Over 1% of the UK population is receiving thyroid hormone replacement with l-thyroxine (T4). However, many patients complain of persistent lethargy and related symptoms on T4 even with normal TSH levels. To date there has been no large study to determine whether this is related to thyroxine replacement or coincidental psychological morbidity. We have therefore attempted to address this issue using a large, community-based study. Computerized prescribing records of five general practices were used to identify 961 patients who had been on thyroxine for a minimum of 4 months from a population of 63 000 (1.5%), along with age- and sex-matched controls. All 1922 individuals were sent a two-page questionnaire, made up of the short form of the General Health Questionnaire (GHQ-12), designed to detect minor psychiatric disorders in the community, and a 12-question 'thyroid symptom questionnaire' (TSQ) in the same format. A covering letter explained that we were interested in 'how patients felt on medication' and made no direct reference to thyroxine. Scores from the GHQ and TSQ were marked for each individual using the GHQ and Likert scoring methods. Patients' latest TSH measurements were obtained from laboratory records. Comparisons were then made on scores for the total GHQ-12, TSQ and individual questions between patients (P) and control (C) groups. Separate analyses were made comparing the patients with a normal TSH (nP) and the control group. Five hundred and ninety-seven (62%) of the patients (P) and 551 (57%) of the controls (C) responded and fully completed at least one of the two questionnaire. Three hundred and ninety-seven responding patients (nP) had a TSH estimation performed in the previous 12 months with the last result being in the local laboratory normal range for TSH (0.1-5.5 or 0.2-6.0 mU/l, according to the assay method used). The responding P, nP and C populations were well matched for age (59.96, 59.73, 59.35 years) and sex (85%, 83%, 87% female). The number of individuals scoring 3 or more on the GHQ-12 (indicating 'caseness') was 21% higher in P than C [185/572 (32.3%) vs. 137/535 (25.6%), P = 0.014] and 26% higher in nP than C [131/381 (34.4%) vs. 137/535 (25.6%), P < 0.005]. Stronger differences were seen with the TSQ scores [C = 187/535 (35.0%), P = 273/583 (46.8%), P < 0.001, P vs. C; and nP = 189/381 (48.6%), P < 0.001, nP vs. C]. Differences existed in chronic drug use and chronic disease prevalence between the control and patient groups, but the differences in GHQ and TSQ scores between the groups remained significant even after correction for these factors as well as age and sex in multiple regression analysis. This community-based study is the first evidence to indicate that patients on thyroxine replacement even with a normal TSH display significant impairment in psychological well-being compared to controls of similar age and sex. In view of the large numbers of people on thyroxine replacement, we believe that these differences, although not large, could contribute to significant psychological morbidity in a substantial number of individuals.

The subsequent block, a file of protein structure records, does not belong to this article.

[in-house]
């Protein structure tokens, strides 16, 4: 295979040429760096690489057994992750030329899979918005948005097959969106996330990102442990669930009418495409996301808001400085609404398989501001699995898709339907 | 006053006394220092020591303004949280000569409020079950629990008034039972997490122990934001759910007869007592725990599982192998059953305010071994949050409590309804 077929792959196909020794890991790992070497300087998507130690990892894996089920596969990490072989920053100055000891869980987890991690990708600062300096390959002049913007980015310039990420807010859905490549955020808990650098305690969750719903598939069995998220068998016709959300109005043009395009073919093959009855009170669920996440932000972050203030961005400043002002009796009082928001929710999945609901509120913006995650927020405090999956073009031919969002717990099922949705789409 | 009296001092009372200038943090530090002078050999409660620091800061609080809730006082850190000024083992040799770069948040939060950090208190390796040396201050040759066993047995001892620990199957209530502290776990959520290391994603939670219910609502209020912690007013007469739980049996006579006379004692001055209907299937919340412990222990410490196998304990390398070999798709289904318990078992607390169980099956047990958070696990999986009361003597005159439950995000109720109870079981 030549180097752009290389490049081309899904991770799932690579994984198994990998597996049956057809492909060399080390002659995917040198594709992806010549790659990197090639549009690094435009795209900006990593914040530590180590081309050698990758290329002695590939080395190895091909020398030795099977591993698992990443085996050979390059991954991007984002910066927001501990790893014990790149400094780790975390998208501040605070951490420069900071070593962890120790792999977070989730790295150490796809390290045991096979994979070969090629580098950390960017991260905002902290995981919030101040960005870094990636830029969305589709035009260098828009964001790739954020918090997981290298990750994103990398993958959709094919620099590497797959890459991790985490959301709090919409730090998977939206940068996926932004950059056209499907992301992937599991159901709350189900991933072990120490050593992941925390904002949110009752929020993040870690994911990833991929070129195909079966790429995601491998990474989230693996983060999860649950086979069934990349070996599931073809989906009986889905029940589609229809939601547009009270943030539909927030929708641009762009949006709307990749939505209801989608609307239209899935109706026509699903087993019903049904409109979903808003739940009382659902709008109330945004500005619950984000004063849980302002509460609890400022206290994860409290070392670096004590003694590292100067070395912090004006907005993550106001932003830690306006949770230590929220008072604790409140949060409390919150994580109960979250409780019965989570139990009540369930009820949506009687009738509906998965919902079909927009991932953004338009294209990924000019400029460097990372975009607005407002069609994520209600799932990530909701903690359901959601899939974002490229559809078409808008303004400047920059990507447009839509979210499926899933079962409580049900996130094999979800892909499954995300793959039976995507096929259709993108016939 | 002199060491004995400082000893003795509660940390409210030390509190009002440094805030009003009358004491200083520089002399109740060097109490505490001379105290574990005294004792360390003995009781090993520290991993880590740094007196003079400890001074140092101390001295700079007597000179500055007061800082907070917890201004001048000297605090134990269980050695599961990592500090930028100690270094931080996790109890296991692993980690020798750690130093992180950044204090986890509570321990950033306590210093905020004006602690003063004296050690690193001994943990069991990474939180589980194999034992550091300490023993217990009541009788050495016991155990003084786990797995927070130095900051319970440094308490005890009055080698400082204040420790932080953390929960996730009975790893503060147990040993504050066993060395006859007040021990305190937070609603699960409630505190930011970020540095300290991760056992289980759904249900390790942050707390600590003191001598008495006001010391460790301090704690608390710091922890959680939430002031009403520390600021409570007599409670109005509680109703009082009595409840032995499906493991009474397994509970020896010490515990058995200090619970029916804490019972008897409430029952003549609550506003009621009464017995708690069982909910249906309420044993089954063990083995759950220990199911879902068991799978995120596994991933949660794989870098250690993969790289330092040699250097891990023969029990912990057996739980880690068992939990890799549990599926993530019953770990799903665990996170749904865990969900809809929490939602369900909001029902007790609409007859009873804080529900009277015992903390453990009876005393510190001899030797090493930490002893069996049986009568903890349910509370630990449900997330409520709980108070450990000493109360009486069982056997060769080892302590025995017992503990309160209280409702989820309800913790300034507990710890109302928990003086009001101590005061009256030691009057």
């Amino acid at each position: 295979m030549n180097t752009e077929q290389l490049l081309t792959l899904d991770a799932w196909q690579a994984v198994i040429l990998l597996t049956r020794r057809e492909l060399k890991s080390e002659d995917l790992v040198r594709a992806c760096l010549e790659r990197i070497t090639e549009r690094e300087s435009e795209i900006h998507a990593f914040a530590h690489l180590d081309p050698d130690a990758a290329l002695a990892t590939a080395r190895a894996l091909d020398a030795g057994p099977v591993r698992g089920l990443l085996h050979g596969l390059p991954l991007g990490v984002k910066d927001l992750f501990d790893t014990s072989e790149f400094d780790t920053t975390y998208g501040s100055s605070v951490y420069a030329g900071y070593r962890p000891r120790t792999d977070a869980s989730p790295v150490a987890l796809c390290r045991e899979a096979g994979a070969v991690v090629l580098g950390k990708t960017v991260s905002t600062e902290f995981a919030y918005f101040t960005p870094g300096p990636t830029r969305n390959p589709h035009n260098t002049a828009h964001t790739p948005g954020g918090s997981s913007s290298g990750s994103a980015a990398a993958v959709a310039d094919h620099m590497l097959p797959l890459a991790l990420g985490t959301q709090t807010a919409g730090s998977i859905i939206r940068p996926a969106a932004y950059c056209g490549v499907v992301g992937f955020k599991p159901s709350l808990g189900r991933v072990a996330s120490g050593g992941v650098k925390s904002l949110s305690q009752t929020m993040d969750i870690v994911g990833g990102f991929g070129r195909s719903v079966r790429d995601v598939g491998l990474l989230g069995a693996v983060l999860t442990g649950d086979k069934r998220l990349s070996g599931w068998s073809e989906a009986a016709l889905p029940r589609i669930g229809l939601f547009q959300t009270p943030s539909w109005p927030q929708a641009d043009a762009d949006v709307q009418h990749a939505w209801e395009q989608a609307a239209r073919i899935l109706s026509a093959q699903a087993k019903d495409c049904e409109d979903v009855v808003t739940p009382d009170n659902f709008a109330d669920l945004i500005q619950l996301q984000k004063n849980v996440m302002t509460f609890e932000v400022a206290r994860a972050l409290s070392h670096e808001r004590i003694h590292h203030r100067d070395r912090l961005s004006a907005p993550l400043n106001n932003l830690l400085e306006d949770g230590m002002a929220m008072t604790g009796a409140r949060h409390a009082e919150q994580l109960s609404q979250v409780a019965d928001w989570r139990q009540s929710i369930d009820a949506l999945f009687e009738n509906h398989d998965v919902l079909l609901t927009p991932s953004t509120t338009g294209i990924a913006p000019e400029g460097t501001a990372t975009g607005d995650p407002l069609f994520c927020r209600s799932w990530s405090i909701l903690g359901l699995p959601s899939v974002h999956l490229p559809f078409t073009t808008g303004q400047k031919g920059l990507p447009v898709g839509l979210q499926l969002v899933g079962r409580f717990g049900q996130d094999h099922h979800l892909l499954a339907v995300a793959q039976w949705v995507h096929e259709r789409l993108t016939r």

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              Effects of thyroxine as compared with thyroxine plus triiodothyronine in patients with hypothyroidism.